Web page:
This is especially important when you consider that, daily, collagen is broken down in our skin (by UV rays, stress, age itself!) and so using a peptide that can stimulate collagen production is going to come as a welcome addition to any skincare shelf. But, it must be said, peptides require a long-term, committed relationship in order to truly attempt to delay the ageing process.
Another point well worth mentioning is that peptides need friends. You would be kidding yourself if you thought one single peptide can be the answer to all your skin’s concerns. You need a powerful cocktail of different products to address different concerns such as texture, pigmentation, scarring, acne, hydration and ageing (to name a few!). And so this is why you may include acids, vitamin C, antioxidants, retinoids and not forgetting your SPF, to your daily arsenal.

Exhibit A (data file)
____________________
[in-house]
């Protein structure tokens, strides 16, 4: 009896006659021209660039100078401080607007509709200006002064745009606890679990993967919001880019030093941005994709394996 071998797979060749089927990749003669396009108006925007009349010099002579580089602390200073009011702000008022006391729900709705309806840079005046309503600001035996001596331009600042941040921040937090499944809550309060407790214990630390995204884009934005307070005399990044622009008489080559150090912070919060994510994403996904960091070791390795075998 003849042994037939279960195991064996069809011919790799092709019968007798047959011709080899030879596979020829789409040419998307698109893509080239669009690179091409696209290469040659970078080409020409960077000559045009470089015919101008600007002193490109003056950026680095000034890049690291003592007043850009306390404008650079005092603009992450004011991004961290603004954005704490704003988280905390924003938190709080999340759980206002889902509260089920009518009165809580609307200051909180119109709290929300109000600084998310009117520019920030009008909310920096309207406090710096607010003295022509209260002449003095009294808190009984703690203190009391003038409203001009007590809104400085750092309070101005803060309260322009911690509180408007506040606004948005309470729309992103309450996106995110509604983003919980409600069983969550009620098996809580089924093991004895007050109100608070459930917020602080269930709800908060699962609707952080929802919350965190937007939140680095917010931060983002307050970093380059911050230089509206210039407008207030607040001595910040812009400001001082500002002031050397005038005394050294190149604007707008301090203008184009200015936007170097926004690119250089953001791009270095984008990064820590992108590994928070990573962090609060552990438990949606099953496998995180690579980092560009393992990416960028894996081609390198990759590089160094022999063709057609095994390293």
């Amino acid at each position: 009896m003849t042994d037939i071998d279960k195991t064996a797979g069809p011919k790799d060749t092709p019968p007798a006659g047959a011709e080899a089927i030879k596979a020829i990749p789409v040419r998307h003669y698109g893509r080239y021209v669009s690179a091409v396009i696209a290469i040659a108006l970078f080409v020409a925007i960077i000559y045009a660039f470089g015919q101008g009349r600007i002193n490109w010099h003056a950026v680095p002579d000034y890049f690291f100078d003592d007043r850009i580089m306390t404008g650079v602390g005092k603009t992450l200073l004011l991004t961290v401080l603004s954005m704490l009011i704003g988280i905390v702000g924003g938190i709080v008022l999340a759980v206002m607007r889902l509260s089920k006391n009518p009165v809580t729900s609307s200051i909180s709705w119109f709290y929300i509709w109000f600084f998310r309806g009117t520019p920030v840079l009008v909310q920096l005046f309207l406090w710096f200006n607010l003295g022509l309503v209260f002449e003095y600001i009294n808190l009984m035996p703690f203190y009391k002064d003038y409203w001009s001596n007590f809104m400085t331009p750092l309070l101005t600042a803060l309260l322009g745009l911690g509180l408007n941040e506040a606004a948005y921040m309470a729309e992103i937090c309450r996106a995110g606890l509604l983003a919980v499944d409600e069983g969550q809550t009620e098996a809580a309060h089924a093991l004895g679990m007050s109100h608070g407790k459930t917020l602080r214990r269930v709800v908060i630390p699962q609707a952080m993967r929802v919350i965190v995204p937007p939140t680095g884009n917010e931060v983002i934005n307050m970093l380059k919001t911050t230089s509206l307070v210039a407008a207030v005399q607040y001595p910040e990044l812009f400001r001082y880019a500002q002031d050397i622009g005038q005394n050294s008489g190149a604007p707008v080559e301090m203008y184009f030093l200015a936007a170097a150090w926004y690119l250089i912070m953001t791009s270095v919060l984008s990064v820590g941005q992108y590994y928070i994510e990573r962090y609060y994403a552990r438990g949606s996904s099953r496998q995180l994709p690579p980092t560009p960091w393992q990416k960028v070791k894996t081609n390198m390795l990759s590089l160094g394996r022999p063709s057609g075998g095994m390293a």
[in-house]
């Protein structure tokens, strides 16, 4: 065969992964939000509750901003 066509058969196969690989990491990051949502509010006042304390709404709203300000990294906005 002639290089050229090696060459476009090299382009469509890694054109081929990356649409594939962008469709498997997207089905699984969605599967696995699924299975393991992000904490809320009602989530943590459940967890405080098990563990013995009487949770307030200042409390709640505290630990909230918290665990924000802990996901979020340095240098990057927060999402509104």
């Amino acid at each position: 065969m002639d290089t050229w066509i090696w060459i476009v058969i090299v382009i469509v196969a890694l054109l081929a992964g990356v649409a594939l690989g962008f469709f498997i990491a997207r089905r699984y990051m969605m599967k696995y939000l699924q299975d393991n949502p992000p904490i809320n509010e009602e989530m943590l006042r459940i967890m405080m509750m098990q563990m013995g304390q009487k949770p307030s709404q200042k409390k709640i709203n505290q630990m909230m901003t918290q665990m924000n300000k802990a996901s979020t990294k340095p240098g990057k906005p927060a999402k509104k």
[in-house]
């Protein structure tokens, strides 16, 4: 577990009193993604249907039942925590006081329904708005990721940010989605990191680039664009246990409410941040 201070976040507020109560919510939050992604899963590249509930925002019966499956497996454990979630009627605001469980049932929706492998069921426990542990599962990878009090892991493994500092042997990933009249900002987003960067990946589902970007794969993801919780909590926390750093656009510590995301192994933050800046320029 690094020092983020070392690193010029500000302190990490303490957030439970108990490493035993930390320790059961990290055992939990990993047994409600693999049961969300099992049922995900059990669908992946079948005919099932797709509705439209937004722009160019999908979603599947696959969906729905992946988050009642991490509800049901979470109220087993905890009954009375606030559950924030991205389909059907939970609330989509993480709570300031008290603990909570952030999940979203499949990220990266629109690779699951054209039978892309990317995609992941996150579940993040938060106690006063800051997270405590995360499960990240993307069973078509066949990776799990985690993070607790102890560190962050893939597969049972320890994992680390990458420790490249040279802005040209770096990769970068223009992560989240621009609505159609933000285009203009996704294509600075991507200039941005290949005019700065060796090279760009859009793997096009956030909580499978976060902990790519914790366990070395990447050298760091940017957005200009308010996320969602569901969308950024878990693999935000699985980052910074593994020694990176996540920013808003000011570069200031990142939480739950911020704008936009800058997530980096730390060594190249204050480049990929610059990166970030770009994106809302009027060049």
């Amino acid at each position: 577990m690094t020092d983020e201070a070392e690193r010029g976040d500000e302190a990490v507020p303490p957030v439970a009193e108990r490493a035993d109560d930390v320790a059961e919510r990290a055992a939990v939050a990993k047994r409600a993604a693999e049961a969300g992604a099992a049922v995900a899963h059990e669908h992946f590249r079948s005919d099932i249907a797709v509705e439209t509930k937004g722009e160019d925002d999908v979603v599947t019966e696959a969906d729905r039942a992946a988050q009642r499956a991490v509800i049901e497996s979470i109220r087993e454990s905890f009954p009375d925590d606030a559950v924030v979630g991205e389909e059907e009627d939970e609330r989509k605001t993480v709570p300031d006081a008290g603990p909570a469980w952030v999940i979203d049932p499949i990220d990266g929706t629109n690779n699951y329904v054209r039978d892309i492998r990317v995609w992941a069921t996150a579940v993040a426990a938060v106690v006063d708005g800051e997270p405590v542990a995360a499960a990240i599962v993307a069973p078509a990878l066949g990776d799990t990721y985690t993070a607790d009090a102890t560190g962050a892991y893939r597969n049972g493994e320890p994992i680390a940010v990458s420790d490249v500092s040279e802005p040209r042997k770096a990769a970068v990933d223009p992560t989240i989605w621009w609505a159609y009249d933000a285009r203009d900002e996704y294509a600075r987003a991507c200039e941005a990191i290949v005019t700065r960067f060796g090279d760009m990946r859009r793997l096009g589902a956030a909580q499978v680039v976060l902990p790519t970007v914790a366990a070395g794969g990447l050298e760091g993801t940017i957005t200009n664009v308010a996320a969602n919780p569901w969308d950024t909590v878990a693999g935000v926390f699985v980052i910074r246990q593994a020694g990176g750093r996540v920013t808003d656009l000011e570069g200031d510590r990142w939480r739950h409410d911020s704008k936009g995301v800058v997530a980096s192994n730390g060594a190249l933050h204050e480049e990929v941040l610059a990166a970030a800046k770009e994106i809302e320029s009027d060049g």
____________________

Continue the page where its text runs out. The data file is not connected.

How Can I Include Peptides In My Skincare Routine?
So like everything, there are many formulations containing peptides out there. You can find peptides in serums, moisturisers, eye creams and in the form of boosters which can be added to your moisturiser/serum/oils etc. You may also find them in cleansers but I wouldn’t say they are the most effective way to include peptides into your routine as you put them on and wash them back off less than 2 minutes later and so they won’t have time to work. However, if you have a cleanser with them in and you like it then by all means keep using it!
The decision to include peptides really comes down to preference and what works well with your own, current routine. Plus, if you actually want to use them at all!
Why I mention your routine is because, for example, The Ordinary don’t recommend using their ‘Buffet’ serum with direct acids or L-AA (ascorbic acid). However, you can use it with niacinamide! So it’s about slotting them in, in a way that’s easy for you in relation to your other products.